National Grid Ventures, the commercial development arm of National Grid plc, and TenneT, a Dutch transmission system operator, have entered a cooperation agreement to explore the feasibility of connecting Dutch and British wind farms to the energy systems of both countries via subsea electricity cables.
The development would be the first of its kind for the U.K. and the Netherlands in the North Sea.
Harnessing the full potential of offshore wind will play a vital role in decarbonizing European economies and societies by 2050. The U.K. and the Netherlands have both established ambitious targets to expand offshore wind capacity in the North Sea, with the U.K. government recently announcing it was targeting 40 GW by 2030, while the Dutch have targeted 11.5 GW by 2030 – and another increase of 20-40 GW by 2050. Delivering such large-scale offshore wind growth efficiently will require significant amounts of new infrastructure and close cooperation between countries around the North Sea.
“TenneT is committed to developing multi-purpose interconnection to enable the large-scale growth of offshore wind in the North Sea,” says Manon van Beek, CEO of TenneT. “This agreement allows us to work with National Grid in the North Sea to develop innovative infrastructure that uses every spare electron of offshore wind generation to reach our decarbonization targets.”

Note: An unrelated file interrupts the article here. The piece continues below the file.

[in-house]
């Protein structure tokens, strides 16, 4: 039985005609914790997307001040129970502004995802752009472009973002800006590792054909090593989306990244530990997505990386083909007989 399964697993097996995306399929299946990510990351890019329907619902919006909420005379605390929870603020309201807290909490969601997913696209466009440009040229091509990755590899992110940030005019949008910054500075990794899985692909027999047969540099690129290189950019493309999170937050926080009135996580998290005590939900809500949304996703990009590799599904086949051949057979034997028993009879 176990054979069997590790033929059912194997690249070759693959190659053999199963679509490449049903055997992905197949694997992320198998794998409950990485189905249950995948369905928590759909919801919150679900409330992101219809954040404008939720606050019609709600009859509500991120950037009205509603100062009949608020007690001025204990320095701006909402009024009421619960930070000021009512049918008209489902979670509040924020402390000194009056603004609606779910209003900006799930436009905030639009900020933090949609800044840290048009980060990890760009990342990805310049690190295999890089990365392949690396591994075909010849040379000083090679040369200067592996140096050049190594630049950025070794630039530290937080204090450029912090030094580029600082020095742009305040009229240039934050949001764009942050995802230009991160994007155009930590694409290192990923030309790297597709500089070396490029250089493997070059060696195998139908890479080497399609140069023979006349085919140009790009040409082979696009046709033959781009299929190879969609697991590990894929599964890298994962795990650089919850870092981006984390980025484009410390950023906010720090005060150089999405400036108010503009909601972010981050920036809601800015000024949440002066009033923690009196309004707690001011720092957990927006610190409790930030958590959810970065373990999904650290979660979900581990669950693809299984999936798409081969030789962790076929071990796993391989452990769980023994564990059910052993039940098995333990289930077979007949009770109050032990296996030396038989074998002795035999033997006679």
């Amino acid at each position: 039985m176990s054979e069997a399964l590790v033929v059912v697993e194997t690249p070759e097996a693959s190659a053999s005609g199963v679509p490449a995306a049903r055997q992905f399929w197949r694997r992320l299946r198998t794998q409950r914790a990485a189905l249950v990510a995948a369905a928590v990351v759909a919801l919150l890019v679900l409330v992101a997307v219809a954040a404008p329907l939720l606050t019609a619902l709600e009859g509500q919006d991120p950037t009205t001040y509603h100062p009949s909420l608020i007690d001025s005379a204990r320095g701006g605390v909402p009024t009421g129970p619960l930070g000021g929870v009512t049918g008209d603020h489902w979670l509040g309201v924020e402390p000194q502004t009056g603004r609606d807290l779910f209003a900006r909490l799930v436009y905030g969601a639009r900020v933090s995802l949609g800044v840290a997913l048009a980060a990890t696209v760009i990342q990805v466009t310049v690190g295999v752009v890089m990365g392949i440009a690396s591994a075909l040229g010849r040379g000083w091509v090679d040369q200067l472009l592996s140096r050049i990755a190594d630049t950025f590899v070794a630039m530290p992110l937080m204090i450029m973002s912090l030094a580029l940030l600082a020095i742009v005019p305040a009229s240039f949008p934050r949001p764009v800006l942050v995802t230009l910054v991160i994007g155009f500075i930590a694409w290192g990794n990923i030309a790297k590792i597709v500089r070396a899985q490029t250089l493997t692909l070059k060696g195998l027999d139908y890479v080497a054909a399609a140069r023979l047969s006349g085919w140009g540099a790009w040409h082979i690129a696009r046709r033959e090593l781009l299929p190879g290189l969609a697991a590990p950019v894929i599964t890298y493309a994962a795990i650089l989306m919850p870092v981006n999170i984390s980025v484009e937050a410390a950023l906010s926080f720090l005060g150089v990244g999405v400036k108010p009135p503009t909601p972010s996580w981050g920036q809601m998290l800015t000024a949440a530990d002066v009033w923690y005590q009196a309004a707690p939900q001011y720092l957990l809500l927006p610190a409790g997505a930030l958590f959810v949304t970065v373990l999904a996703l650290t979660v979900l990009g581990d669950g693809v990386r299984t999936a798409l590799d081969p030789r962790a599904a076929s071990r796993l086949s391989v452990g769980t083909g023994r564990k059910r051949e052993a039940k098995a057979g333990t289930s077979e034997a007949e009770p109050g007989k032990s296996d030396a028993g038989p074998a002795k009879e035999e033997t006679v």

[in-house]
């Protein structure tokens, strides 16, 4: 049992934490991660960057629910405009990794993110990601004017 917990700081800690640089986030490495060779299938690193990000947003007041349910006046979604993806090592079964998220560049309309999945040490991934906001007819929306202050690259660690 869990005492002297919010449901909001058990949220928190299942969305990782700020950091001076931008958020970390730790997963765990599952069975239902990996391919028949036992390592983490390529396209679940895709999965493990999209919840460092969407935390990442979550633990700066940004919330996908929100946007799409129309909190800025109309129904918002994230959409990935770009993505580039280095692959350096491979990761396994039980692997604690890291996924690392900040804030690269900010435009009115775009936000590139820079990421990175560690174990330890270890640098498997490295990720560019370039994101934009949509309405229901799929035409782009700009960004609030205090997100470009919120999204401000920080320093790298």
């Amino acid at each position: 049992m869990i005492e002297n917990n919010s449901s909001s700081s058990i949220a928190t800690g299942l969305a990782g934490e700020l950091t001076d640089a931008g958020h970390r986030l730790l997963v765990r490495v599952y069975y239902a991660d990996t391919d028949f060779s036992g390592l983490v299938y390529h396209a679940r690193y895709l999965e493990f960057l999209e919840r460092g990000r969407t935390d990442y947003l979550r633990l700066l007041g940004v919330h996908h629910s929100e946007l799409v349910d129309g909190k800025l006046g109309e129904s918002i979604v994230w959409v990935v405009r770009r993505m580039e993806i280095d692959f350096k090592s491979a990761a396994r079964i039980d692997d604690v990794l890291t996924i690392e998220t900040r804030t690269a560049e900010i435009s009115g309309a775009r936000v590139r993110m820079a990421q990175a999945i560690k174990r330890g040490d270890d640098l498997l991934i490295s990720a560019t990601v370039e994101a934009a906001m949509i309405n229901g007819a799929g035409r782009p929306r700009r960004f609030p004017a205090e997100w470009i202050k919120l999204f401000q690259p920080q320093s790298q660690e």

The announcement follows a recent decision by the Dutch government to future-proof the first far shore high voltage direct current (HVDC) 2 GW offshore transmission grids in the Netherlands for the IJmuiden Ver Wind Farm Zone, approximately 80 km off its northwest coast.
Under the terms of the cooperation agreement, TenneT and National Grid Ventures will explore the development of a multi-purpose interconnector (MPI) to simultaneously connect up to 4 GW of British and Dutch offshore wind between the British and Dutch electricity systems, providing an additional 2 GW of interconnection capacity between the countries.
By connecting into both systems, the MPI will enable spare transmission capacity to be used to trade electricity between the countries, thereby increasing the potential utilization of offshore infrastructure. Reducing the amount of infrastructure needed will also mitigate the environmental impact on coastal communities, compared to the current approach in which interconnectors and wind farms are developed and connected separately.
The two companies aim to have a path-finder project defined by the end of 2021 with a view to delivering an operational asset by 2029.